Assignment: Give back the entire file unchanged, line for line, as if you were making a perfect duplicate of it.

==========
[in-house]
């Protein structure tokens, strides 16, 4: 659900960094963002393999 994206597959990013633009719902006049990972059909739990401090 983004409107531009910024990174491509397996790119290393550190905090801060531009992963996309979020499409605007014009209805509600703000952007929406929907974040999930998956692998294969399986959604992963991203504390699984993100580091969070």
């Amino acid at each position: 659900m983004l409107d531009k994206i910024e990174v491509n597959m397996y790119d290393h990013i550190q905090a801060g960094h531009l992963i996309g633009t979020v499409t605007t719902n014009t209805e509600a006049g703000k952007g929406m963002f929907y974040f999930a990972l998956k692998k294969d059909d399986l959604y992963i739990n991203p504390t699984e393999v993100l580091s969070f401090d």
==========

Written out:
[in-house]
């Protein structure tokens, strides 16, 4: 659900960094963002393999 994206597959990013633009719902006049990972059909739990401090 983004409107531009910024990174491509397996790119290393550190905090801060531009992963996309979020499409605007014009209805509600703000952007929406929907974040999930998956692998294969399986959604992963991203504390699984993100580091969070």
């Amino acid at each position: 659900m983004l409107d531009k994206i910024e990174v491509n597959m397996y790119d290393h990013i550190q905090a801060g960094h531009l992963i996309g633009t979020v499409t605007t719902n014009t209805e509600a006049g703000k952007g929406m963002f929907y974040f999930a990972l998956k692998k294969d059909d399986l959604y992963i739990n991203p504390t699984e393999v993100l580091s969070f401090d």